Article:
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A divorce need not mean the end of romantic relationships in your life. How can Indian women go about dating after a divorce?
By Kalpana Misra
“I’m not single. I’m in a longstanding relationship with fun and freedom.” Yes – I’ve often thought so when asked why I’m still single although it’s been over seven years now. I’m not the only one. Most divorced Indian women’s features set into a kind of wry sneer when you talk to them about dating after divorce. They’re either having a fabulous time being single and discovering what it is that they want to do after a lifetime of pandering to other people’s needs and wants, or they are likely to be still recovering from the trauma of divorce.
Mary Kay Blakely, author and single mother, says dramatically, “Divorce is the psychological equivalent of a triple coronary by-pass. After such a monumental assault on the heart, it takes years to amend all the habits and attitudes that led up to it.”
Relationship coaches and counsellors advice a period of being alone with yourself, coming to terms with things, and learning to like yourself as a person before you try to chart the shark infested, choppy waters of relationships.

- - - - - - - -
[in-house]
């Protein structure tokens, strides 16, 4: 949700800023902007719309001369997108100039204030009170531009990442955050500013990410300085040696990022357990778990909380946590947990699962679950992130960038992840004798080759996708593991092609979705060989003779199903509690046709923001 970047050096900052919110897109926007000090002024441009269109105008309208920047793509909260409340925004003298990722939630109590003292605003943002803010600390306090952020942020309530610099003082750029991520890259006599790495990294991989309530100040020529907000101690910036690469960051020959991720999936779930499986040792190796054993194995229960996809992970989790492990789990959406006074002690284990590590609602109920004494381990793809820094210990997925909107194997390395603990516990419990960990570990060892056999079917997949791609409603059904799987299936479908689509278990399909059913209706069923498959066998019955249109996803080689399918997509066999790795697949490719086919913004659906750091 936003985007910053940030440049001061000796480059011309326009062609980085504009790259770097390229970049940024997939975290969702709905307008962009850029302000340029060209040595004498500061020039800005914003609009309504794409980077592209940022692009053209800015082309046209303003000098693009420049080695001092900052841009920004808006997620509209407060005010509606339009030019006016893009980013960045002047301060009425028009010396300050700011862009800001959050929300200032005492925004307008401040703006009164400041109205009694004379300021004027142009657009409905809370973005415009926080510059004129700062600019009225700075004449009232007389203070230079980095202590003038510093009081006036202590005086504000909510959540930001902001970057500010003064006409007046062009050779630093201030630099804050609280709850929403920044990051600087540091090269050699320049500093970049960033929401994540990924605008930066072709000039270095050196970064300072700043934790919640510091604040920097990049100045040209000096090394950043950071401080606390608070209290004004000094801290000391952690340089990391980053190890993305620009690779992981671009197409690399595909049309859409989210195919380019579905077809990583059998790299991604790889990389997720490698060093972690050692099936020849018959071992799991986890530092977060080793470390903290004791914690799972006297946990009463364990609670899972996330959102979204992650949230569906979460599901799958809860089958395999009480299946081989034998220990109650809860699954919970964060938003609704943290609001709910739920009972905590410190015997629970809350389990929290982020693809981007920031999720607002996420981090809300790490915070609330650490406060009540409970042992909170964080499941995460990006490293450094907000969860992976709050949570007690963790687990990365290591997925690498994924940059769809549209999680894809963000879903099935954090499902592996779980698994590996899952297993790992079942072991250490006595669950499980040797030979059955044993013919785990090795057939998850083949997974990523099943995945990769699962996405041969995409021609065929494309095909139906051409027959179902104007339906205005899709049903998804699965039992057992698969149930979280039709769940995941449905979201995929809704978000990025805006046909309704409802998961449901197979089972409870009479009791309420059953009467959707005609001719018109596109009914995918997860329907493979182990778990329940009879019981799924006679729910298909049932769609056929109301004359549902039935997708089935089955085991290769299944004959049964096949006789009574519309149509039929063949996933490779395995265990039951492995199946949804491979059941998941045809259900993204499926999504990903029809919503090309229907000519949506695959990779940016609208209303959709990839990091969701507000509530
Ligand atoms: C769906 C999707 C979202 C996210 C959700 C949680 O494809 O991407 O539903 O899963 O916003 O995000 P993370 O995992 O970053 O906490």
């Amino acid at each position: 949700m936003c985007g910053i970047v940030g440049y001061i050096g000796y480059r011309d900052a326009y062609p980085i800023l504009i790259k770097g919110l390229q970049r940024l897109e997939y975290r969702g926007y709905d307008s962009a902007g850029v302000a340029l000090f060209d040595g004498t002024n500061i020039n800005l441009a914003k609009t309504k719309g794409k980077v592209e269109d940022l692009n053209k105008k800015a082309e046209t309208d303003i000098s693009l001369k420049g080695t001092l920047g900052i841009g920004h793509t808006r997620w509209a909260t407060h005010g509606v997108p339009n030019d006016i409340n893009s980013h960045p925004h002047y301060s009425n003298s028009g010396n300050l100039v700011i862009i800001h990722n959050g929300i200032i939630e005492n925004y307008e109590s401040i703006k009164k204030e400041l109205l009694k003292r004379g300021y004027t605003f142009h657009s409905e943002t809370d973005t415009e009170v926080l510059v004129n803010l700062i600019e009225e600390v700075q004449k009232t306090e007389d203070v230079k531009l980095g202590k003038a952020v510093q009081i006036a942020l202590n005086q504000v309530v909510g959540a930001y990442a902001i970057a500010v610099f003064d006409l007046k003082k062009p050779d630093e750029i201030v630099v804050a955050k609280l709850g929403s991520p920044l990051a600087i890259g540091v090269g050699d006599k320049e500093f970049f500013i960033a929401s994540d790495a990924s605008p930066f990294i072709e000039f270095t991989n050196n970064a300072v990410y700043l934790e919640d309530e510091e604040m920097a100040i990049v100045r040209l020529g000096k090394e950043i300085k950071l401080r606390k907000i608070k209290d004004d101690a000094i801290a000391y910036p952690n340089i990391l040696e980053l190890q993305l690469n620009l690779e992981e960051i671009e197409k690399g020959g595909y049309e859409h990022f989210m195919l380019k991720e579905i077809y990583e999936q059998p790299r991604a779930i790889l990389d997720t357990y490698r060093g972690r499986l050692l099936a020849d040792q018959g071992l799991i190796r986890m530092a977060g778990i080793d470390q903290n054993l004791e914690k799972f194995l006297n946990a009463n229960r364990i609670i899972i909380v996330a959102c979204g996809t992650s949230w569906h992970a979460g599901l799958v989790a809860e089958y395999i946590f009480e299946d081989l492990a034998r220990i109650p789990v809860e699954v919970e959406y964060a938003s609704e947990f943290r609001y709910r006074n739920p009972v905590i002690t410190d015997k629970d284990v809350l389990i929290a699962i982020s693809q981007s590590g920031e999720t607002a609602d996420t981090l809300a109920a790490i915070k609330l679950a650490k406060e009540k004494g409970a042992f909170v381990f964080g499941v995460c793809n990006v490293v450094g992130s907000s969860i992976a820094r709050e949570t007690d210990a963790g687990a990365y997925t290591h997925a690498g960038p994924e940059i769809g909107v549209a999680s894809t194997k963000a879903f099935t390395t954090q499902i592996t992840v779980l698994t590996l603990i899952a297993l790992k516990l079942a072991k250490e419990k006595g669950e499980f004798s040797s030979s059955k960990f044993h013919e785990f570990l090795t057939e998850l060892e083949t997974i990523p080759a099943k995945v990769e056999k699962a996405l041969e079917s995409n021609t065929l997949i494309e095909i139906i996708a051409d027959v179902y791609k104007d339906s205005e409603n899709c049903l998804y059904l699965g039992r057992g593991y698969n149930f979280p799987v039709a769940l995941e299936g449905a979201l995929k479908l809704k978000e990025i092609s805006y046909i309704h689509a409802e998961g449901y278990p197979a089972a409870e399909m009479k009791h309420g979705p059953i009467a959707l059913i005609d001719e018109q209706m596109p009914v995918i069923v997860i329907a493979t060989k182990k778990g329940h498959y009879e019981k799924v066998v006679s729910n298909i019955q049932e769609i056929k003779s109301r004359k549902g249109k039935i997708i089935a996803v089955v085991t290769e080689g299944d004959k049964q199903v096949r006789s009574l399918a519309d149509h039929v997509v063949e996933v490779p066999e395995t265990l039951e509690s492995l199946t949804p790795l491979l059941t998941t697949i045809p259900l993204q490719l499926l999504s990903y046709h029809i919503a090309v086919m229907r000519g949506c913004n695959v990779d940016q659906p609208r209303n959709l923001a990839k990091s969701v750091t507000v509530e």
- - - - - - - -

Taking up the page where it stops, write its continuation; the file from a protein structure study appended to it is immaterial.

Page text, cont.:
After you’ve been through counselling and have healed from the divorce you may think about a relationship. You come to a full stop almost immediately because the question you ask yourself is: “Where are all the men?” They’re usually all married and, as other people’s husbands are a no-no, you as a divorced Indian woman begin to wonder what to do.
You want to meet someone – leading somewhere, perhaps…you’d rather not think about where.
Divorced men? Most divorced men that you meet are an absolute mess. Very few divorced Indian men go for counselling or even think things through to a logical conclusion that makes sense of the event and lays ghosts to rest. Mostly, they remain stuck in a morass of self-pity, refusing to move forward, unable to move backward, bemoaning their lost children, lost youth and lost prosperity.
Despite this black picture I paint you may still crave companionship, quarrels, joint dinners – although hopefully you don’t dream of washing his shirts and getting them ironed. You want to meet someone – leading somewhere, perhaps…you’d rather not think about where.
To get into a relationship you need to put yourself out there. You need to date. How do you go about it? Is dating after divorce different from dating before divorce? If you did ‘date’ and yours wasn’t an arranged marriage, you may know a thing or two about dating. If you divorced late in life, you’ll have absolutely no knowledge of dating, even if you did in your youth partly because everything has changed and partly because you don’t really remember how to go about it.